Club fundraiser burns virtually

Erin Cozad | Aug 26, 2020
Zozobra man

Kiwanis clubs have unique ways of helping children. Perhaps none do anything quite like the Santa Fe Kiwanis Club.  

The Burning of Zozobra began in 1924 by a Santa Fe local and quickly became a symbol of the city, celebrated by nearly 65,000 residents every year. The Santa Fe club has faithfully continued the Zozobra tradition since 1963, using it as their primary fundraiser. Since 1952, Zozobra has raised more than US$1.6 million for youth projects and scholarships.  

Members spend more than three months molding the 50-foot “man” and filling it with “glooms” — hardships from the year — submitted by the public. Santa Fe Kiwanis Club
Then, nothing but flames.  

After the crowd enjoys a night of food from local vendors, artwork created by local artists and lively music, the ceremony begins. The giant creation waves its arms while traditional fire dances and torch-lighting ceremonies take place. Then the crowd watches as their glooms turn into smoke.  

The club didn’t want Covid-19 to disrupt Zozobra’s 96th year. Members found a way to replicate the experience online. Leading up to the event, people can view and purchase artwork at the Virtual ZozoFest Art Exhibit, re-create their favorite meals through online videos and recipes offered by local vendors and submit their 2020 glooms online to be printed by the club and stuffed into Zozobra.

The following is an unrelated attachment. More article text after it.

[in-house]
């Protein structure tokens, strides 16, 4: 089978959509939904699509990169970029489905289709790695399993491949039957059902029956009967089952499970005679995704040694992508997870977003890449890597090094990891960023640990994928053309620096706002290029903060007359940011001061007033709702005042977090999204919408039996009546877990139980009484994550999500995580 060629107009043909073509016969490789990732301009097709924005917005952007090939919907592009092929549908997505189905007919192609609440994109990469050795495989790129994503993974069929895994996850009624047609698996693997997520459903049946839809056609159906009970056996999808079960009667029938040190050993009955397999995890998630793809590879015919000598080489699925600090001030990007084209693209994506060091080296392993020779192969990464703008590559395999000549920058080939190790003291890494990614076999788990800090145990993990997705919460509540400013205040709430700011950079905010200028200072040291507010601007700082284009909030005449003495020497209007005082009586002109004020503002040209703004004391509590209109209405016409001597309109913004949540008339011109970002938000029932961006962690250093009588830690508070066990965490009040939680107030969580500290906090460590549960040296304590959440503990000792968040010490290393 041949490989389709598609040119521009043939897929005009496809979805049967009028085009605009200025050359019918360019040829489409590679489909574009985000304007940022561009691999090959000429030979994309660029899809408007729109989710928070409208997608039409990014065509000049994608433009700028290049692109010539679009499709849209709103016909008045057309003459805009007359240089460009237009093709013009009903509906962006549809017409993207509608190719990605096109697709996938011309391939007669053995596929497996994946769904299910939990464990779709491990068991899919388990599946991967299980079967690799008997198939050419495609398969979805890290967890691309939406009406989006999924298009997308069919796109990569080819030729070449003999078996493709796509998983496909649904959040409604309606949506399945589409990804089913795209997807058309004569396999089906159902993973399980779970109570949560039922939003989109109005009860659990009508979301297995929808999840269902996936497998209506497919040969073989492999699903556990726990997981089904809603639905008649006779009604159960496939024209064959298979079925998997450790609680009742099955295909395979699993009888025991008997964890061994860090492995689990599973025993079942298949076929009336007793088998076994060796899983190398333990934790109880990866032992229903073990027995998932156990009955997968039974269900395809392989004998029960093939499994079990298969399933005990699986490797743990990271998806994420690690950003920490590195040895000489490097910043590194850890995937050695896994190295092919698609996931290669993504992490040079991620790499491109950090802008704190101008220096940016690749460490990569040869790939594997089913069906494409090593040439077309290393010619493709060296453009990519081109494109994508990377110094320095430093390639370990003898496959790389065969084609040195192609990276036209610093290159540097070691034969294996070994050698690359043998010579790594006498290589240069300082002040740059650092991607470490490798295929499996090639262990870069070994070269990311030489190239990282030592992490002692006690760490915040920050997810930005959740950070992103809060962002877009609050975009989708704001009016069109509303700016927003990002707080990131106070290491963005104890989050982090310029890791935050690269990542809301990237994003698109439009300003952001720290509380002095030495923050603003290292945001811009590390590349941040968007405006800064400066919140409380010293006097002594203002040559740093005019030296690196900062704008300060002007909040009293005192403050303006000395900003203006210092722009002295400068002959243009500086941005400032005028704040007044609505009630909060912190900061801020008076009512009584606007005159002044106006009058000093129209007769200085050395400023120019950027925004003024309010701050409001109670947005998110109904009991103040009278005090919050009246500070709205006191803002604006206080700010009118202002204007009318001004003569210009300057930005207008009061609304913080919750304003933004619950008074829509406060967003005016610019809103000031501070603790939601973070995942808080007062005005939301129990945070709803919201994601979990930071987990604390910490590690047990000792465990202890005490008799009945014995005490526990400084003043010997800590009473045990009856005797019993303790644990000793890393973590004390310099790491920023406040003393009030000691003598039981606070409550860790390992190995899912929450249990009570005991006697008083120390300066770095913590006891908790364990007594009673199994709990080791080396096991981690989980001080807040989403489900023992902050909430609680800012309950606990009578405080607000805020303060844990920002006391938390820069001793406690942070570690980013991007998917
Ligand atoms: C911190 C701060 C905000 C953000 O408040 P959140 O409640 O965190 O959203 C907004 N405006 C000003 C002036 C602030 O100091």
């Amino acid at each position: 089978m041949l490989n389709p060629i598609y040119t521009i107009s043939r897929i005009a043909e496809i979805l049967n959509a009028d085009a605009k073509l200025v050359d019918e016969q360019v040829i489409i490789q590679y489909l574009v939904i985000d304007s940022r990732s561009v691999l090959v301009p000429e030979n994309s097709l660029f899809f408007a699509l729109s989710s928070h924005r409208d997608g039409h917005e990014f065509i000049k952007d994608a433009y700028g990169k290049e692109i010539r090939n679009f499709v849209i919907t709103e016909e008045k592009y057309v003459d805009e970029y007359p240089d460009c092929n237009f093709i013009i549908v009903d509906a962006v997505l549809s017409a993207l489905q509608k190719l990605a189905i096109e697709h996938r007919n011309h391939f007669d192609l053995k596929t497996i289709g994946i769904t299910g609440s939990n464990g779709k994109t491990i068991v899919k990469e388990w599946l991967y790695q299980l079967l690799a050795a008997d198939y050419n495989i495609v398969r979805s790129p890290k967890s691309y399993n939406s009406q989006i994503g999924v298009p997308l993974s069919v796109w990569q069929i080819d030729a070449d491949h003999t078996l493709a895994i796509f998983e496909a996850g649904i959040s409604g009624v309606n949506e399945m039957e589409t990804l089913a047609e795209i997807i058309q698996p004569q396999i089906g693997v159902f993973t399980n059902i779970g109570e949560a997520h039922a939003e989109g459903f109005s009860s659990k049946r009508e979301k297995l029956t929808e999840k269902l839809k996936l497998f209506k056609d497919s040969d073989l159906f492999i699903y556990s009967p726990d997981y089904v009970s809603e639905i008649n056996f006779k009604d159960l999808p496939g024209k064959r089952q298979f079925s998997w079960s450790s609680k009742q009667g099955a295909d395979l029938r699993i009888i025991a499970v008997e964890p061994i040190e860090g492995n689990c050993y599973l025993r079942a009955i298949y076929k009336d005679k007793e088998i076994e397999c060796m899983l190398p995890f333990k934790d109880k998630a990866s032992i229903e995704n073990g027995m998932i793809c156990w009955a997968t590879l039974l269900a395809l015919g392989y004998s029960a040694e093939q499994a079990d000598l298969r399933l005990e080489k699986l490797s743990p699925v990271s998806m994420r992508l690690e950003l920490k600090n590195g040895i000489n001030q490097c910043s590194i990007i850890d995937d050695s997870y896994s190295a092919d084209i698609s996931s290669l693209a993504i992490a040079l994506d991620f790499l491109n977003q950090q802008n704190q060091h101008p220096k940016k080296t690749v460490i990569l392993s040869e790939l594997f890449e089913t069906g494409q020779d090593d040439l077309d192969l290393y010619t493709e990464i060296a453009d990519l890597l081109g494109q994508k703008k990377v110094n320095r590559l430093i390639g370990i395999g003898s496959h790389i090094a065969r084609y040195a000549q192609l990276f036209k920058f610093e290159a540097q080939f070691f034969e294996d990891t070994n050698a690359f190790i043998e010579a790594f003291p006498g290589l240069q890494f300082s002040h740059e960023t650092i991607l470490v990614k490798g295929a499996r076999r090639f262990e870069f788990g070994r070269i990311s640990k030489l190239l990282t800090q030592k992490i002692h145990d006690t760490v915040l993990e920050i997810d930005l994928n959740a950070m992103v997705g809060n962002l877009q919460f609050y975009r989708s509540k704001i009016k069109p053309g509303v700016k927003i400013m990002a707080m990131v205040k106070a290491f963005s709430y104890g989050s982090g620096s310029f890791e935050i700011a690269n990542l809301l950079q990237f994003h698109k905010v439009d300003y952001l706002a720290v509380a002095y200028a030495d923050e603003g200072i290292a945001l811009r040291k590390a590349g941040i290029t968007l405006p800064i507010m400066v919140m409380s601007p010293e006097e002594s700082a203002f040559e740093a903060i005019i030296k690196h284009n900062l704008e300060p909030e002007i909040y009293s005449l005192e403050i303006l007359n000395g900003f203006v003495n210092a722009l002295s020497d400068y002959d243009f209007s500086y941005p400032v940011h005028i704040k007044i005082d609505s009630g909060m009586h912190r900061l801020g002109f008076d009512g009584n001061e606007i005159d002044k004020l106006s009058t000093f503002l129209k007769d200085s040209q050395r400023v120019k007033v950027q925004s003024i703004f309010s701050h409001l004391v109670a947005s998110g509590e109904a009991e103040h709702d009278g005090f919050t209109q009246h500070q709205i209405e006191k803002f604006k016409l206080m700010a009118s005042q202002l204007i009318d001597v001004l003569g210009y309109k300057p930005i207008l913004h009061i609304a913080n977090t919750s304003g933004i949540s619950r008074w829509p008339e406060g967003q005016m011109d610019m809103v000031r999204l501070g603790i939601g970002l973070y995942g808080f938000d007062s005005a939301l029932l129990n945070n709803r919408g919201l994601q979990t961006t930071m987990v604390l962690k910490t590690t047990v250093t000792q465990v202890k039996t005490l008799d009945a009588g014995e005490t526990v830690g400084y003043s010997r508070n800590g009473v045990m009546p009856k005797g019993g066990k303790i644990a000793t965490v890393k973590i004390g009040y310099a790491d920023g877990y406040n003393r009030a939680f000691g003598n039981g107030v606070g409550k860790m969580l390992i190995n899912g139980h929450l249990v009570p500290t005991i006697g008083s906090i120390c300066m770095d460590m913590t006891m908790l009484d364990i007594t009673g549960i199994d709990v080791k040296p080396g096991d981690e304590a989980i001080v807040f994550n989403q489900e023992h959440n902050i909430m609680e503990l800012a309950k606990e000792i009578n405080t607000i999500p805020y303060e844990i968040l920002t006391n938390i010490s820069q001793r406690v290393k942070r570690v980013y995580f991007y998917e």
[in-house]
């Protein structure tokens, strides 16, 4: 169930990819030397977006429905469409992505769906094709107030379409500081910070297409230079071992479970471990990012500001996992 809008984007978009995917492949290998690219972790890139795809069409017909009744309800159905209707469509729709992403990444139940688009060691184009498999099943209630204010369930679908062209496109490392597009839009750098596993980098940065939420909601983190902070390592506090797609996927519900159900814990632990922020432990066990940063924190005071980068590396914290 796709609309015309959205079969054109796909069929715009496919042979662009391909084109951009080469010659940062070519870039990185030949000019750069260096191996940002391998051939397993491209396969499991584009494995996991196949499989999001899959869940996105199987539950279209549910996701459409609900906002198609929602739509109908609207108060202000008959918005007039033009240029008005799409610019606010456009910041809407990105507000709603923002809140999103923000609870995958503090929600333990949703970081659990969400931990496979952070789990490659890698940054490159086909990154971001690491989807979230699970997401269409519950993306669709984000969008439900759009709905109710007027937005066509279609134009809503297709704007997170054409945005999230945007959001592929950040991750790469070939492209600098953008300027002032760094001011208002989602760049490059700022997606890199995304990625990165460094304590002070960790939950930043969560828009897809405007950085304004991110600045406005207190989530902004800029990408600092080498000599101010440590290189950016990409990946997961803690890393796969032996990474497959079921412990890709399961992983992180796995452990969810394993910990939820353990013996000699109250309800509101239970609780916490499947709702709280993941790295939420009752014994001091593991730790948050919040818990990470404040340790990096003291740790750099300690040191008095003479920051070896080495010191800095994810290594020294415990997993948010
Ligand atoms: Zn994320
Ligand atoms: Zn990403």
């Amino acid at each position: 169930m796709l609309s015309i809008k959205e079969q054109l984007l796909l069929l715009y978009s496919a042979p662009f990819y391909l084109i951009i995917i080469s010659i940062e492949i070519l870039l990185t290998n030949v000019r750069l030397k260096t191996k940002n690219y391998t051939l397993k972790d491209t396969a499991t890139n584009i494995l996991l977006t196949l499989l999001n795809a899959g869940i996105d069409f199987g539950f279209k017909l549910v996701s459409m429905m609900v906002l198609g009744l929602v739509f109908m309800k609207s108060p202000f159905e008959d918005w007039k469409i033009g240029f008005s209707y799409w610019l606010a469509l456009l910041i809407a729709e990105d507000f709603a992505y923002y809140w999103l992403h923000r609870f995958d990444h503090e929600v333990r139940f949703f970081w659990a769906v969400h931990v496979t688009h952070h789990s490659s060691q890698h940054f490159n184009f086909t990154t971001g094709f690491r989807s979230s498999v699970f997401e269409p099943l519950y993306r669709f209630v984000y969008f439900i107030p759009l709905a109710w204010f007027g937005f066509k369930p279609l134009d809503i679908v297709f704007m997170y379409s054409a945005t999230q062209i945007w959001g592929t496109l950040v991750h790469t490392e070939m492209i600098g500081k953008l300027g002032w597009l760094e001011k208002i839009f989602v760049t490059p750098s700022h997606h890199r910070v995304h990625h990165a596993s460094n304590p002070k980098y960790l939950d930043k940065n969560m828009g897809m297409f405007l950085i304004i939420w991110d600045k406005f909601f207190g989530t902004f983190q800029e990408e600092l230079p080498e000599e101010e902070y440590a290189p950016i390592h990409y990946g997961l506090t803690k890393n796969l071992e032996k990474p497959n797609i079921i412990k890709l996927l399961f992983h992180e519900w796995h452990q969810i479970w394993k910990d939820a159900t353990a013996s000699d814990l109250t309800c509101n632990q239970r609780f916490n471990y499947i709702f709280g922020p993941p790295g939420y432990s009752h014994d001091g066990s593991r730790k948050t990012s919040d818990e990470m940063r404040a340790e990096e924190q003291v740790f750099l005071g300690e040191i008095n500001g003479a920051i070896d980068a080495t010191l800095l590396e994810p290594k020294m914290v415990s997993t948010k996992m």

All before the Burning Man, filled with everyone’s 2020 glooms, burns brighter than ever on September 4, 2020. New Mexico’s ABC affiliate, KOAT Channel 7, will televise and stream the event live for free at 8 p.m. MDT.  

Although Zozobra 2020 is a no-crowd event, the Santa Fe Kiwanis Club found ways to keep the experience lively. In addition, 20% of proceeds will be donated to The Eliminate Project to fight maternal and neonatal tetanus.  

See more about the Santa Fe club’s creativity at You can even submit your 2020 glooms while you’re there.   


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